Limit Laws for Functions of Several Variables

# Limit Laws for Functions of Several Variables

We will now establish some of the extensions to the limit laws that we already know for single variable functions. All of the proofs for these theorems can be extended to $n$ variable real-valued functions too.

Theorem 1: Suppose that $\lim_{(x, y) \to (a,b)} f(x, y) = L$ and $\lim_{(x, y) \to (a, b)} g(x, y) = M$. Then $\lim_{(x,y) \to (a,b)} [f(x,y) + g(x,y)] = L + M$. |

**Proof:**Let $\epsilon > 0$ be given.

- Since $\lim_{(x, y) \to (a,b)} f(x, y) = L$ then for $\epsilon_1 = \frac{\epsilon}{2} > 0$ $\exists \delta_1 > 0$ such that if $(x, y) \in D(f)$ and $0 < \sqrt{(x - a)^2 + (y - b)^2} < \delta_1$ then $\mid f(x,y) - L \mid < \epsilon_1 = \frac{\epsilon}{2}$.

- Similarly, since $\lim_{(x, y) \to (a,b)} g(x,y) = M$ then for $\epsilon_2 = \frac{\epsilon}{2} > 0$ $\exists \delta_2 > 0$ such that if $(x, y) \in D(g)$ and $0 < \sqrt{(x - a)^2 + (y - b)^2} < \delta_2$ then $\mid g(x,y) - M \mid < \epsilon_2 = \frac{\epsilon}{2}$.

- We want to show that $\forall \epsilon > 0$ $\exists \delta > 0$ such that if $(x, y) \in D(f + g)$ and $0 < \sqrt{(x - a)^2 + (y - b)^2} < \delta$ then $\mid [f(x, y) + g(x, y)] - [L + M] \mid < \epsilon$. Let $\delta = \mathrm{min} \{ \delta_1, \delta_2 \}$. Then we have that:

\begin{align} \quad \quad \mid [f(x, y) + g(x, y)] - [L + M] \mid ≤ \mid f(x,y) - L \mid + \mid g(x,y) - M \mid < \epsilon_1 + \epsilon_2 = \frac{\epsilon}{2} + \frac{\epsilon}{2} = \epsilon \end{align}

- Therefore $\lim_{(x,y) \to (a,b)} [f(x,y) + g(x,y)] = L + M$. $\blacksquare$

Theorem 2: Suppose that $\lim_{(x, y) \to (a,b)} f(x, y) = L$ and $\lim_{(x, y) \to (a, b)} g(x, y) = M$. Then $\lim_{(x,y) \to (a,b)} [f(x,y) - g(x,y)] = L - M$. |

The proof of theorem 2 is very similar to that of theorem 1, so we will omit it.

Theorem 3: Suppose that $\lim_{(x, y) \to (a,b)} f(x, y) = L$ and $\lim_{(x, y) \to (a, b)} g(x, y) = M$. Then $\lim_{(x,y) \to (a,b)} [f(x,y)][g(x,y)] = LM$. |

**Proof:**Let $\epsilon > 0$ be given.

- Since $\lim_{(x,y) \to (a,b)} f(x,y) = L$ then for $\epsilon_0 = 1 > 0$ $\exists \delta_0 > 0$ such that if $(x,y) \in D(f)$ and $0 < \sqrt{(x - a)^2 + (y - b)^2} < \delta_0$ then $\mid f(x,y) - L \mid < \epsilon_0 = 1$, and so this implies that for $0 < \sqrt{(x - a)^2 + (y - b)^2} < \delta_0$ we have that $L - 1 < f(x,y) < L + 1$. Therefore for $0 < \sqrt{(x - a)^2 + (y - b)^2} < \delta_0$ we have that $\mid f(x, y) \mid < 1 + \mid L \mid$.

- Now also, since $\lim_{(x,y) \to (a,b)} f(x,y) = L$ then for $\epsilon_1 = \frac{\epsilon}{2(1 + \mid M \mid)} > 0$ $\exists \delta_1 > 0$ such that if $(x, y) \in D(f)$ and $0 < \sqrt{(x - a)^2 + (y - b)^2} < \delta_1$ then we have that $\mid f(x,y) - L \mid < \epsilon_1 = \frac{\epsilon}{2(1 + \mid M \mid)}$.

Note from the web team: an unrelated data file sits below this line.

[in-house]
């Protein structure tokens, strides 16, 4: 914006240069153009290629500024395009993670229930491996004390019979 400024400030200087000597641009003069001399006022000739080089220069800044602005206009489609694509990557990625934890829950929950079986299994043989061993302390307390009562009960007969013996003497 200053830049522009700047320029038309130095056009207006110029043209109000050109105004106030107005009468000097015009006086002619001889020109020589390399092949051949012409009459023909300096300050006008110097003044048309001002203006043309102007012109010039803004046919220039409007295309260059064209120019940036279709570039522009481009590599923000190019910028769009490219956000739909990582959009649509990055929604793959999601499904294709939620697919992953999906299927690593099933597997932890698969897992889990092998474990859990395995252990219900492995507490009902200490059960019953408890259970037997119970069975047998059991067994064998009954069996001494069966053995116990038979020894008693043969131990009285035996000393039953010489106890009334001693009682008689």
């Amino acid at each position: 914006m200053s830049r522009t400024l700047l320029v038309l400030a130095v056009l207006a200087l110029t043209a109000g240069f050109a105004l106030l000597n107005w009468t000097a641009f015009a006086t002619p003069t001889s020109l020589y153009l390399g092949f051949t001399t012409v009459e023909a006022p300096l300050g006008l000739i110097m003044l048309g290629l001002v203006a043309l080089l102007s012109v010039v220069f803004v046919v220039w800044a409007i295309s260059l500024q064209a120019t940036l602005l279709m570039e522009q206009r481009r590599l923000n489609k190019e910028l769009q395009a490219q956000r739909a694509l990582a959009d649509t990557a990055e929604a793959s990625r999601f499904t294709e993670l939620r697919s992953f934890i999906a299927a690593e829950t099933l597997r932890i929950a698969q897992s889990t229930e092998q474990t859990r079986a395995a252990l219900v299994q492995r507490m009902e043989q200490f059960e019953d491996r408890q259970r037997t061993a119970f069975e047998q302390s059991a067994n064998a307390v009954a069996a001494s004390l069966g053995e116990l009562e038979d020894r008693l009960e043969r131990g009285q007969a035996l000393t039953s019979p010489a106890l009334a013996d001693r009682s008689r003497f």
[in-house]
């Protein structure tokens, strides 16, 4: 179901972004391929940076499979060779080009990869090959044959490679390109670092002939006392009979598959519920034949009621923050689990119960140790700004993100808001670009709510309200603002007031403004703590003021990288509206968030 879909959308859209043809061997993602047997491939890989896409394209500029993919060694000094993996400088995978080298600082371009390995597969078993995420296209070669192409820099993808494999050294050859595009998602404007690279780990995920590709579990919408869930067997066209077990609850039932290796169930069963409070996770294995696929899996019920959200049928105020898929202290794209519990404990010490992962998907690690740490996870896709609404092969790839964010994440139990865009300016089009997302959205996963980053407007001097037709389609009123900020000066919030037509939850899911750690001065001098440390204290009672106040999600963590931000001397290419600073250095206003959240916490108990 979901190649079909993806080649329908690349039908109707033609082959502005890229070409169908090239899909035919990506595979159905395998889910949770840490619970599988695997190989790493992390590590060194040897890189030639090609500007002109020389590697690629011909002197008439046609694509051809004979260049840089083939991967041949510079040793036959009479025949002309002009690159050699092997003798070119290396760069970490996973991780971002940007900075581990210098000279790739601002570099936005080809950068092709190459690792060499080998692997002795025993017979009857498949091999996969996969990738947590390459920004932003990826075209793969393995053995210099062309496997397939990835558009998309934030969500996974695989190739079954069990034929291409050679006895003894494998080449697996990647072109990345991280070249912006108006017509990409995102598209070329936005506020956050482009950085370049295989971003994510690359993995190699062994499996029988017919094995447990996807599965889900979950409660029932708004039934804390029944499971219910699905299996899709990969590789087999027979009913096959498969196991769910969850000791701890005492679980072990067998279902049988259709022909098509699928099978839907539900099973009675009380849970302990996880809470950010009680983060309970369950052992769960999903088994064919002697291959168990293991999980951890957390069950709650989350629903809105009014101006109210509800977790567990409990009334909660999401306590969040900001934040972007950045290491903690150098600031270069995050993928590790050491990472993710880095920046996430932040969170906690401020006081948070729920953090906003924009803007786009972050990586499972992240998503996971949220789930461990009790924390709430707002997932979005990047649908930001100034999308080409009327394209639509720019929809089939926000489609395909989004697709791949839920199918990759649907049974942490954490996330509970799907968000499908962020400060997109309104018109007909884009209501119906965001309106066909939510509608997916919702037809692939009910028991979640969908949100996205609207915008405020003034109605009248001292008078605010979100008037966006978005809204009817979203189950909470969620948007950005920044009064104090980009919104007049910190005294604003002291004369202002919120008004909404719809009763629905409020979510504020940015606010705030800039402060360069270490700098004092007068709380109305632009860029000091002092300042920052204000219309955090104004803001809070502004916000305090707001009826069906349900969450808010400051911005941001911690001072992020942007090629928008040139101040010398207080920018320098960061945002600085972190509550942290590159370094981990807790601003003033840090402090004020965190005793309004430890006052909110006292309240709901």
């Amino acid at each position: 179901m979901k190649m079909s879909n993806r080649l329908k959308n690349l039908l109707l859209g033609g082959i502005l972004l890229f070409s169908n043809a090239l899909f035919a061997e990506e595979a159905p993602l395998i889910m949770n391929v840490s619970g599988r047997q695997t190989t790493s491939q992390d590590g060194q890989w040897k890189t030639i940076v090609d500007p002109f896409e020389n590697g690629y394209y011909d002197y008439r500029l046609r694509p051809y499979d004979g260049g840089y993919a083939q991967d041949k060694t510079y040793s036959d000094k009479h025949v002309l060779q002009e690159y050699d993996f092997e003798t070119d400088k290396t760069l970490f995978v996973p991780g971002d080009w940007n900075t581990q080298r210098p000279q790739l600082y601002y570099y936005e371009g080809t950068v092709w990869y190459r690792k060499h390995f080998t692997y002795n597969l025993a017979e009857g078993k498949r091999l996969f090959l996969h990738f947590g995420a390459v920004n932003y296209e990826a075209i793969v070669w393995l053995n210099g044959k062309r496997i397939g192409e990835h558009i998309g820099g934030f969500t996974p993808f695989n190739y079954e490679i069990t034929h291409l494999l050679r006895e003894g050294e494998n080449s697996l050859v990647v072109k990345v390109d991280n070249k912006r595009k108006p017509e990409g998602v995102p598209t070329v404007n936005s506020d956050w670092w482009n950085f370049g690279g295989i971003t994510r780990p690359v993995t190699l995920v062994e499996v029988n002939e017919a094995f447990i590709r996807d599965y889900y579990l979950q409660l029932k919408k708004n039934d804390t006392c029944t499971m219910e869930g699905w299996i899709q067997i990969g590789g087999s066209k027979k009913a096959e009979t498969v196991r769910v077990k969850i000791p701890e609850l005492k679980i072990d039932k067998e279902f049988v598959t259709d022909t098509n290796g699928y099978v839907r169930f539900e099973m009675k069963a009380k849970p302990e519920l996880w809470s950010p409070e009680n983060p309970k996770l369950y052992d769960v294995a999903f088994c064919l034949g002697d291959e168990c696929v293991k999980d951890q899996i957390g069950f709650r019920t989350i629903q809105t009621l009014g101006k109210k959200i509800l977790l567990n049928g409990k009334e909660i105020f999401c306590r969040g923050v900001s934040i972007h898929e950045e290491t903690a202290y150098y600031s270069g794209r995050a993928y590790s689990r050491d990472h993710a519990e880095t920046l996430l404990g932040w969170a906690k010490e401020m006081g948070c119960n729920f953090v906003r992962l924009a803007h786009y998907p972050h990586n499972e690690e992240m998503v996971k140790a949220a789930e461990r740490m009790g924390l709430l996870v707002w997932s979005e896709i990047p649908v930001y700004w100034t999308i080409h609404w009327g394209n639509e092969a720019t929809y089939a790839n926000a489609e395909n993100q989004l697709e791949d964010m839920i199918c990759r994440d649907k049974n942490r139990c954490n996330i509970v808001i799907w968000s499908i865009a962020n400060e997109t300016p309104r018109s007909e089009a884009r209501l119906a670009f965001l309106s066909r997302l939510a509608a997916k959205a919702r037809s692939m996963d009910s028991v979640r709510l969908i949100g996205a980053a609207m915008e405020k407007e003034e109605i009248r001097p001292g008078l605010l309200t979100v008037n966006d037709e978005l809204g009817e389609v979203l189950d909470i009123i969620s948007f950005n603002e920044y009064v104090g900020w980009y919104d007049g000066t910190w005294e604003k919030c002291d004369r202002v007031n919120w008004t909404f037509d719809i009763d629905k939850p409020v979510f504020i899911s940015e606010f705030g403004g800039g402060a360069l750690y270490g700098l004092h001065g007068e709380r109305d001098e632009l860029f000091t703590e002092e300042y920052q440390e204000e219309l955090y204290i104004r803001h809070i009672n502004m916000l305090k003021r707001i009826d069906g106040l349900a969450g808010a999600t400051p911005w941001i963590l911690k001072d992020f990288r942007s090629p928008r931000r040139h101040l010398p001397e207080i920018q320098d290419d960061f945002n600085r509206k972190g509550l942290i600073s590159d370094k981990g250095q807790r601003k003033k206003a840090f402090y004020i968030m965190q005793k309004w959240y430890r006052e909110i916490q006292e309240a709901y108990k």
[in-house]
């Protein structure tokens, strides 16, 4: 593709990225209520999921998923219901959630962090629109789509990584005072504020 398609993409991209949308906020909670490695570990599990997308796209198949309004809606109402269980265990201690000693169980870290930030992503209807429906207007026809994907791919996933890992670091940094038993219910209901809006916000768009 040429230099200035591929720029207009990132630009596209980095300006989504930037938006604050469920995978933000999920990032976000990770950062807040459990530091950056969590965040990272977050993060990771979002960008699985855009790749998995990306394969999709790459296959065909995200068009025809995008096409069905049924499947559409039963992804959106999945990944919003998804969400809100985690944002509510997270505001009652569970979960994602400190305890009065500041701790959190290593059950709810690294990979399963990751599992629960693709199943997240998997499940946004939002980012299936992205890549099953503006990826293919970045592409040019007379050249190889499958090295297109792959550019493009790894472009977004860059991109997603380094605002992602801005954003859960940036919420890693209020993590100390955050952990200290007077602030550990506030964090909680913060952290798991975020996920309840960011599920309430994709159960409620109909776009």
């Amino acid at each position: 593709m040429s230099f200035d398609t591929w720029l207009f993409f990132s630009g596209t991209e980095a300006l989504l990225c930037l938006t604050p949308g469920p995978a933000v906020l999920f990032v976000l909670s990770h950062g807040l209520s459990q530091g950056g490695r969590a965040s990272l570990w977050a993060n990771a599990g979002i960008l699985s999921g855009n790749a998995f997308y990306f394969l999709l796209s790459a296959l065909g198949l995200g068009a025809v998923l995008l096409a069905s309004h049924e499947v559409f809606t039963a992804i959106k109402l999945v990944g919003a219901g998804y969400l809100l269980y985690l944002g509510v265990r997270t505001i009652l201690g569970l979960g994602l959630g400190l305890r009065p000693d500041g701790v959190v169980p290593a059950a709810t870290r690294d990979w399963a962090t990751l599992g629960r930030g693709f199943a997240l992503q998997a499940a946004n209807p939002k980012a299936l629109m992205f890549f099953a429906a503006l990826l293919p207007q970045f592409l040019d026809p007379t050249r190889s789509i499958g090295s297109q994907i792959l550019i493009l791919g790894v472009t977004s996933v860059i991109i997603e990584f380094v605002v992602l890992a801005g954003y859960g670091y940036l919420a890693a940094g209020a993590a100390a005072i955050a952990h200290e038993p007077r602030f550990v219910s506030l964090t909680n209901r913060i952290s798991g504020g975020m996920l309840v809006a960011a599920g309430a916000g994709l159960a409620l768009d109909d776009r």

- Similarly, since $\lim_{(x,y) \to (a,b)} g(x,y) = M$ then for $\epsilon_2 = \frac{\epsilon}{2(1 + \mid L \mid)} > 0$ $\exists \delta_2 > 0$ such that if $(x,y) \in D(g)$ and $0 < \sqrt{(x - a)^2 + (y - b)^2} < \delta_2$ then we have that $\mid g(x,y) - M \mid < \epsilon_2 = \frac{\epsilon}{2(1 + \mid L \mid)}$.

- We want to show that $\forall \epsilon > 0$ $\exists \delta > 0$ such that if $(x,y) \in D(fg)$ and $0 < \sqrt{(x - a)^2 + (y - b)^2} < \delta$ then $\mid f(x,y)g(x,y) - LM \mid < \epsilon$. Let $\delta = \mathrm{min} \{ \delta_0, \delta_1, \delta_2 \}$. Then we have that:

\begin{align} \quad \quad \mid f(x,y)g(x,y) - LM \mid = \biggr \rvert f(x,y)[g(x,y) - M] + M[f(x,y) - L] \biggr \rvert ≤ \mid f(x, y) \mid \mid g(x,y) - M \mid + \mid M \mid \mid f(x,y) - L \mid \\ < \quad \quad \mid f(x, y) \mid \mid g(x,y) - M \mid + (1 + \mid M \mid) \mid f(x,y) - L \mid < (1 + \mid L \mid) \frac{\epsilon}{2(1 + \mid L \mid)} + (1 + \mid M \mid) \frac{\epsilon}{\epsilon}{2(1 + \mid M \mid)} = \frac{\epsilon}{2} + \frac{\epsilon}{2} = \epsilon \end{align}

- Therefore $\lim_{(x,y) \to (a,b)} [f(x,y)][g(x,y)] = LM$. $\blacksquare$

Theorem 4: Suppose that $\lim_{(x, y) \to (a,b)} f(x, y) = L$ and $\lim_{(x, y) \to (a, b)} g(x, y) = M$. Then $\lim_{(x,y) \to (a,b)} \frac{f(x,y)}{g(x,y)} = \frac{L}{M}$ provided that $M \neq 0$. |

The proof to theorem 4 can be obtained analogously to that of the quotient limit law proof for a single variable function.

Theorem 5: Suppose that $\lim_{(x, y) \to (a,b)} f(x, y) = L$ and if $k \in \mathbb{R}$ then $\lim_{(x, y) \to (a, b)} kf(x, y) = kL$. |

Once again, we will skip this proof as it is similar to the single variable case.

Theorem 6 (Squeeze Theorem): Suppose that $f(x,y) ≤ g(x,y) ≤ h(x,y)$ for $(x,y)$ near $(a,b)$. If $\lim_{(x,y) \to (a,b)} f(x,y) = L = \lim_{(x,y) \to (a,b)} h(x,y)$ then $\lim_{(x,y) \to (a,b)} g(x,y) = L$. |

**Proof:**Let $\epsilon > 0$ be given.

- Since $f(x,y) ≤ g(x,y) ≤ h(x,y)$ for $(x,y)$ near $(a,b)$, then $\exists \delta_0 > 0$ such that if $(x,y) \in D(f) \cap D(g) \cap D(h)$ and $0 < \sqrt{(x-a)^2 + (y-b)^2} < \delta_0$ then $f(x,y) ≤ g(x,y) ≤ h(x,y)$.

- Now since $\lim_{(x,y) \to (a,b)} f(x,y) = L$ then $\forall \epsilon > 0$ $\exists \delta_1 > 0$ such that if $(x,y) \in D(f)$ and $0 < \sqrt{(x-a)^2 + (y-b)^2} < \delta_0$ then $L - \epsilon ≤ f(x,y) ≤ L + \epsilon$.

- Similarly, since $\lim_{(x,y) \to (a,b)} h(x,y) = L$ then $\forall \epsilon > 0$ $\exists \delta_2 > 0$ such that if $(x,y) \in D(h)$ and $0 < \sqrt{(x-a)^2 + (y-b)^2} < \delta_0$ then $L - \epsilon ≤ h(x,y) ≤ L + \epsilon$.

- We want to show that $\forall \epsilon > 0$ $\exists \delta > 0$ such that if $0 < \sqrt{(x - a)^2 + (y - b)^2} < \delta$ then $\mid g(x,y) - L \mid < \epsilon$. Let $\delta = \mathrm{min} \{ \delta_0, \delta_1, \delta_2 \}$, and so we have that:

\begin{align} \quad L - \epsilon ≤ f(x,y) ≤ g(x,y) ≤ h(x,y) ≤ L + \epsilon \end{align}

- Therefore $\lim_{(x,y) \to (a,b)} g(x,y) = L$. $\blacksquare$